Techo-worshippers and iGadget-devotees believe that technology will solve many - if not all - of the society's ills. In this techology-enabled utopia, no one would have to work - because robots will do all the production for us, and software programmes will take care of all public services. Poverty and inequality will be eradicated, with everyone having access to more or less the same standardised levels of goods and services. And when everyone has everything they need (or want) there will be ULTIMATELY no more reason for wars!
Humankind would be on a sort of perpetual vacation expanding its collective consciousness or experimenting with new art-forms.
That technology will make many, if not most jobs redundant soon is nearly indisputable... (Even the "creative" domains like Advertising will not be spared the algorithic takeover.)
In my opinion, it would be 'economics' rather than 'technology' that impels automation. Because after large-scale immigration and outsourcing, automation is the only avenue left (other than outright slave labour) for corporations to drive cost down further and increase profits.
Looking back at history, we can be fairly certain that the fruits of an automation revolution will not be evenly distributed. For example, the industrial revolution in the British Isles was powered by steam, child labour and the fear of debtors' prisons.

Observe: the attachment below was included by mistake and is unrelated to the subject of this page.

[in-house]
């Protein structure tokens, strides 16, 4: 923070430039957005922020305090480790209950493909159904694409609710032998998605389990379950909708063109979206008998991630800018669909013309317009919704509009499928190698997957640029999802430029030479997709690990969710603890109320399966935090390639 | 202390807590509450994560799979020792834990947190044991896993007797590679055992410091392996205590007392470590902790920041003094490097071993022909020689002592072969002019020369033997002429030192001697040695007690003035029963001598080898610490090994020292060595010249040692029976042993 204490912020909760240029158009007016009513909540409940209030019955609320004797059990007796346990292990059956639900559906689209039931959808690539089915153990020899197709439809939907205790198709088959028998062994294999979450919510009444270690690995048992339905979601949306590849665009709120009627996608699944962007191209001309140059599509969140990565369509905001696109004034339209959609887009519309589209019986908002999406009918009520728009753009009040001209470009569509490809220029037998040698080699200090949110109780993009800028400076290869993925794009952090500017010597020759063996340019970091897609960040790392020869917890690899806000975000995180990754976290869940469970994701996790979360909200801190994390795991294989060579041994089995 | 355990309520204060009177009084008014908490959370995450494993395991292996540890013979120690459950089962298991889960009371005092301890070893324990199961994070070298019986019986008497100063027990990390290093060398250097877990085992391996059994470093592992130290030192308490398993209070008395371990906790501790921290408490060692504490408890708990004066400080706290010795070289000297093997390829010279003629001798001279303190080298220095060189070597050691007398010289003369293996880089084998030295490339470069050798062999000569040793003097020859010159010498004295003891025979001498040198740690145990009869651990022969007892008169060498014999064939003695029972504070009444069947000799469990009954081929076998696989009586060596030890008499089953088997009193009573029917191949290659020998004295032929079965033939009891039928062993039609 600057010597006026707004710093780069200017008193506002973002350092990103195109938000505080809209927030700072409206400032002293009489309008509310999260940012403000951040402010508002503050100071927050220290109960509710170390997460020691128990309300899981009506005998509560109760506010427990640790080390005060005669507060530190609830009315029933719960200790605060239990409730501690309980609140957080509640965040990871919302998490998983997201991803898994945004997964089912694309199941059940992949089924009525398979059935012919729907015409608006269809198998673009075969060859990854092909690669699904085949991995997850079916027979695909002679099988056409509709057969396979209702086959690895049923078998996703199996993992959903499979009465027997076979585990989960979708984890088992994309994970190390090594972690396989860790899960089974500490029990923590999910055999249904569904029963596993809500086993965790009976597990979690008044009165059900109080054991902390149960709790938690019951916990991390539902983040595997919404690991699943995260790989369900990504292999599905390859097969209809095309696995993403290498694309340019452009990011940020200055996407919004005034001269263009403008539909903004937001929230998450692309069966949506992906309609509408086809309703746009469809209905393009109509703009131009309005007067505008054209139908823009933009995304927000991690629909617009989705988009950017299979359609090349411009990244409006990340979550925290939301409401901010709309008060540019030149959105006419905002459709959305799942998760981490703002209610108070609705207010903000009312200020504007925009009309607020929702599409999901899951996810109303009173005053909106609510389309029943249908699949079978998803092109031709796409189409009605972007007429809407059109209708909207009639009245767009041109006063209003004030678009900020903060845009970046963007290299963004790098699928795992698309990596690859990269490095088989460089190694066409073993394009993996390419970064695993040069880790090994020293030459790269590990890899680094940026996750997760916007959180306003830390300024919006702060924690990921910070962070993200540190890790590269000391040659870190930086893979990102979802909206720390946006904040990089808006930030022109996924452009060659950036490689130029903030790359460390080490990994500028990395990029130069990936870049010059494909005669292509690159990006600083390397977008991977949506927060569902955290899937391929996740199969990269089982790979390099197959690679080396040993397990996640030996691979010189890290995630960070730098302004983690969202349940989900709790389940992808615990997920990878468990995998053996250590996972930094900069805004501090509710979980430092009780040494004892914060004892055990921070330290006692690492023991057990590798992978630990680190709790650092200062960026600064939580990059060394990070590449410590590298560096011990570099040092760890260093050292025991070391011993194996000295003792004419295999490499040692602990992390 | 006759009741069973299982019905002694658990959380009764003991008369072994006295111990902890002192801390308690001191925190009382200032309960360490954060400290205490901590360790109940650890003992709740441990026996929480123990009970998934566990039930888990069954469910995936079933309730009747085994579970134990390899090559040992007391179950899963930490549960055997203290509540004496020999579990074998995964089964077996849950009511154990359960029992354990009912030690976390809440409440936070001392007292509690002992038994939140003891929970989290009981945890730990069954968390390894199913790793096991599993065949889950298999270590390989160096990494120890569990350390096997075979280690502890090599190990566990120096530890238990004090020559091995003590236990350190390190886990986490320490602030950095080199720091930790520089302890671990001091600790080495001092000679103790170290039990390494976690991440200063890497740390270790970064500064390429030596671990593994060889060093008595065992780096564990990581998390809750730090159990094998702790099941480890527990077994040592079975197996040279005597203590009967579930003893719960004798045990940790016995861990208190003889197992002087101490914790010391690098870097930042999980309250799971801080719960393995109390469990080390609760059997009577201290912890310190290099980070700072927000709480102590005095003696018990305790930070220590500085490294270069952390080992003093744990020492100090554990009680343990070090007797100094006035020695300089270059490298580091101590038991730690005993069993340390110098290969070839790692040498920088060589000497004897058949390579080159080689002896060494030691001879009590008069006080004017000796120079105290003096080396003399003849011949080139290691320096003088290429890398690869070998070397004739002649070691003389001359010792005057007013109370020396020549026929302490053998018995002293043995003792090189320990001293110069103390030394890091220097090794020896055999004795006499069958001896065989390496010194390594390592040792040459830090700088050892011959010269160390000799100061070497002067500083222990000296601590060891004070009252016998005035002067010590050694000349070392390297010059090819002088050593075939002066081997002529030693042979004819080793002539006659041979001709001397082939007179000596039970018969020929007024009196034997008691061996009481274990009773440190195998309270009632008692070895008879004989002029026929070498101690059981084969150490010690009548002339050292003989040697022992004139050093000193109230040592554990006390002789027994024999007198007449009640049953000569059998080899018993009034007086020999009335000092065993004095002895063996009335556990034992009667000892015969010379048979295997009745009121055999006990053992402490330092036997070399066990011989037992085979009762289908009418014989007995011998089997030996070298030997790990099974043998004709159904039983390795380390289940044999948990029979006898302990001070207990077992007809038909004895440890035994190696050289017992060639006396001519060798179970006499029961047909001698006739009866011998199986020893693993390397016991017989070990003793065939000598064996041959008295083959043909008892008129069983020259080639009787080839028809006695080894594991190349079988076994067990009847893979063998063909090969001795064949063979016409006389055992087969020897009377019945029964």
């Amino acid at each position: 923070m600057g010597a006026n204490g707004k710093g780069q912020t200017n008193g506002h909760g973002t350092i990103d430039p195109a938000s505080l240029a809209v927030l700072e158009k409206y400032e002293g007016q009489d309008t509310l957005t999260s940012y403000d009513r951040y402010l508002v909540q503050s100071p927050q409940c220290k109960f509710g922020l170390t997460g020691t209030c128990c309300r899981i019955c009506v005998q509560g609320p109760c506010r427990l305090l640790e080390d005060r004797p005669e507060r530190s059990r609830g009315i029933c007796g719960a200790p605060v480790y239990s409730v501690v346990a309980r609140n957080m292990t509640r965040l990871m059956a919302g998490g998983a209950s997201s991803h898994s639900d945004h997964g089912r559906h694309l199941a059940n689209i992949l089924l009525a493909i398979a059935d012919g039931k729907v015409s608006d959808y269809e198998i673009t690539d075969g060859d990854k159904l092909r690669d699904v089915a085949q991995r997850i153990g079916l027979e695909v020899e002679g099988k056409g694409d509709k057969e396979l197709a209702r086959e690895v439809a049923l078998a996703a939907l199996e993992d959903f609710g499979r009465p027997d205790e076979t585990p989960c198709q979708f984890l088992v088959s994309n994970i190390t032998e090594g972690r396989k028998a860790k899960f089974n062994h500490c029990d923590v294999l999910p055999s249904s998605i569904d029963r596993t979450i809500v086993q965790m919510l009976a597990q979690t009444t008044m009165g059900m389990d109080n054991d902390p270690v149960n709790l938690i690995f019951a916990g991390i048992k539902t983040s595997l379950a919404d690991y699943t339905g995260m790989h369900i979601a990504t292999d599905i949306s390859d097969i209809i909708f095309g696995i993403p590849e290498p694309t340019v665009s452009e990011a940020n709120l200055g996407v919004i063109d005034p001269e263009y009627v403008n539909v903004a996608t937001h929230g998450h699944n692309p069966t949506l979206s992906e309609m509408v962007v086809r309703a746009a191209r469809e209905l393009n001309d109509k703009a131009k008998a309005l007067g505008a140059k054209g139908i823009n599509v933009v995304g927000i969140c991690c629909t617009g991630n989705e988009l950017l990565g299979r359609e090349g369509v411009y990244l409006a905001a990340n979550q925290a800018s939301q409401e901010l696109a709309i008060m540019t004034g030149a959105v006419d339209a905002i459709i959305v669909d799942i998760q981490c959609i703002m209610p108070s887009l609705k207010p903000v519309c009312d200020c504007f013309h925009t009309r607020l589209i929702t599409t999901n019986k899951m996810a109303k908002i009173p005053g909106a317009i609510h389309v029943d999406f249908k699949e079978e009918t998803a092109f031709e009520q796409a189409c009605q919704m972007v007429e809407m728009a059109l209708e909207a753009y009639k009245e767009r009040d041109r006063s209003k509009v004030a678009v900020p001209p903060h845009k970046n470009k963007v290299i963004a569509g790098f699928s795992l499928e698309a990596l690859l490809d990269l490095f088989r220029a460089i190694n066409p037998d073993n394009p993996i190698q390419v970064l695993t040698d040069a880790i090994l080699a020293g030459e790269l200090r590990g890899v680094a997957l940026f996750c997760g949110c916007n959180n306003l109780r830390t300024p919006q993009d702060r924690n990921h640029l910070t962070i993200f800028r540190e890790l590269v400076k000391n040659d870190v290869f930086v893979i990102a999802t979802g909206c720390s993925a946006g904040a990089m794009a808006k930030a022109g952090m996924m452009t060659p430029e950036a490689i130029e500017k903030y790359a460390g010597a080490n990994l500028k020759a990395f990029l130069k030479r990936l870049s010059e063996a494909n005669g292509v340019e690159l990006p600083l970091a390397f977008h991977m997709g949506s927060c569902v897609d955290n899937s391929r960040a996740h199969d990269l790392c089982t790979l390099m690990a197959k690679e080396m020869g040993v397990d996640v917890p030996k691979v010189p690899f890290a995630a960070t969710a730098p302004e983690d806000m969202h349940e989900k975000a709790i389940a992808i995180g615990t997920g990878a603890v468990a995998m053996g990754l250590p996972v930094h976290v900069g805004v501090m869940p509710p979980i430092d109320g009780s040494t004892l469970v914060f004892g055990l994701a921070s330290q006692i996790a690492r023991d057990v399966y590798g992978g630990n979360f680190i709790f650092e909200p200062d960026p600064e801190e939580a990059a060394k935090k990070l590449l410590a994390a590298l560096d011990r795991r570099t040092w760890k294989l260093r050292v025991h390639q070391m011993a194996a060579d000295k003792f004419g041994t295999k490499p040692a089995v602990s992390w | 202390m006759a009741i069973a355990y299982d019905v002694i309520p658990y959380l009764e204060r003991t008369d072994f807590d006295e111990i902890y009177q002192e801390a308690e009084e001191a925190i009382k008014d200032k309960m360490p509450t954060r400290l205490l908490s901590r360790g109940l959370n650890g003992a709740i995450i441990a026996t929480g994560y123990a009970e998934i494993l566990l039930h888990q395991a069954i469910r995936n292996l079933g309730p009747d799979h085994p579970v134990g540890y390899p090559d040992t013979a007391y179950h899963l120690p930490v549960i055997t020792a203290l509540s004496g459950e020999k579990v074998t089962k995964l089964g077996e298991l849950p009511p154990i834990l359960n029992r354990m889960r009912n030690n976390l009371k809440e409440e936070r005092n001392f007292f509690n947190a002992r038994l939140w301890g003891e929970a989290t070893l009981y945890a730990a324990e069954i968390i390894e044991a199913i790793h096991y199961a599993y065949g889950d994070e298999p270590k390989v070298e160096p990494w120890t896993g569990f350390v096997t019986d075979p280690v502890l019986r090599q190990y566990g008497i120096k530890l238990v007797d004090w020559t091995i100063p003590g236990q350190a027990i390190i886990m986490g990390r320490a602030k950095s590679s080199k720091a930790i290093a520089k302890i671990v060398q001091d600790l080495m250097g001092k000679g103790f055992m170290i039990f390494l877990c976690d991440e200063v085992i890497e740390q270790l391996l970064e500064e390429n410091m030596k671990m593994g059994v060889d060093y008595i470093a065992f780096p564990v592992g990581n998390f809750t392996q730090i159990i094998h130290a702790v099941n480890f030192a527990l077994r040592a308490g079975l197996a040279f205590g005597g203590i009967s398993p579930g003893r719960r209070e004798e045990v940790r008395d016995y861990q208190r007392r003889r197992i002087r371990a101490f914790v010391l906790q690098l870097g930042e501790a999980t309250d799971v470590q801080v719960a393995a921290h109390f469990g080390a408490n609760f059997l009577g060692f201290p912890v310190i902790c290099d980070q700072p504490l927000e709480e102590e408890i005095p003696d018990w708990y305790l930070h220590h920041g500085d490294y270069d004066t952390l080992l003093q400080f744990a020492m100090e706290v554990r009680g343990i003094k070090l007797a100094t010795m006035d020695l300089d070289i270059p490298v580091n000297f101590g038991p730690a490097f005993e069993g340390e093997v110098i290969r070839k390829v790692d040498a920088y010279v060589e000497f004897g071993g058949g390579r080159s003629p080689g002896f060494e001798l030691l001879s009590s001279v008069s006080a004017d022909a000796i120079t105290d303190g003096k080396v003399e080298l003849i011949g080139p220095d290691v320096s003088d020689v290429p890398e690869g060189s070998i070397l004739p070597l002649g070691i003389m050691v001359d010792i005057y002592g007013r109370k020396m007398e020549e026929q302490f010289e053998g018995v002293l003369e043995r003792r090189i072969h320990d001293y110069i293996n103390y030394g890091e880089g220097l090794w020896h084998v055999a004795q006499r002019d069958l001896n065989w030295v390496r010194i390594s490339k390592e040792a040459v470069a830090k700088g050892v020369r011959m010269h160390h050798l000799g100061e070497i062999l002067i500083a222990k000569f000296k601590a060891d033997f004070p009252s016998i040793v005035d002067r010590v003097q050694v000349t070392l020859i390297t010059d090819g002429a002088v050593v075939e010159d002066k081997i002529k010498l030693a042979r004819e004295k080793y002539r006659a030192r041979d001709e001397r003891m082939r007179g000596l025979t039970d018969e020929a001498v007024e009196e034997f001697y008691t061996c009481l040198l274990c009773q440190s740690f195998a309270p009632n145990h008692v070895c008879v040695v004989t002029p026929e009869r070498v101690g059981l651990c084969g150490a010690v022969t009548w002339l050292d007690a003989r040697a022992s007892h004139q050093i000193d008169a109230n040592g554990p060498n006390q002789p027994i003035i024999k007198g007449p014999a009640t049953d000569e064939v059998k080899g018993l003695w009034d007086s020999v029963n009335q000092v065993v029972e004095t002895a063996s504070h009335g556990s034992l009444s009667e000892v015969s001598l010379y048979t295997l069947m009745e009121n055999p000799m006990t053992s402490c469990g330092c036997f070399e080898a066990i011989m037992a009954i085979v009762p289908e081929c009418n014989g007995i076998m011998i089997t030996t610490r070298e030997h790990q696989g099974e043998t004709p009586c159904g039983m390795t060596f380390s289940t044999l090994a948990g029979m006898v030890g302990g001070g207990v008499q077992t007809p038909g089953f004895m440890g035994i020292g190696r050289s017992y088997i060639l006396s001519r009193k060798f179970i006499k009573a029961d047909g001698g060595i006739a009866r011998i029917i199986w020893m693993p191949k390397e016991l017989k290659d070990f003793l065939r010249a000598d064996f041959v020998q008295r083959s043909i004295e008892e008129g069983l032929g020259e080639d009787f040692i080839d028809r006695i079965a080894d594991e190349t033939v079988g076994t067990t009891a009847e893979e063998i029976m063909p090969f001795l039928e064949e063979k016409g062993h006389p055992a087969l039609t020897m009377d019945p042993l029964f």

In all likelihood, THIS is kind of automation that will take place...
WHY IS IT OMINOUS?
In 1978, one of the earliest "shooting video games", Space Invaders was designed and launched by a Japanese video game developer, Tomohiro Nishikado. By 2010, warfare took on so many features of shooting video games that we had drone operators ostensibly suffering from PlayStation Mentality while killing men, women and sometimes children in a warzone on the other side of the world!
Human history is replete with instances of the strong exploiting the weak. Unfortunately, there may have never EVER existed a completely fair and equitable society on Planet Earth. What may come next in this technologically-interconnected world could be the ultimate failing of mankind... Prepare accordingly.
Nobody asked me but....Presidents' Day edition. - Nobody asked me but is my periodic tribute to the great sportswriter, Jimmy Cannon. When Cannon had nothing to write about, he'd come across with one of th...
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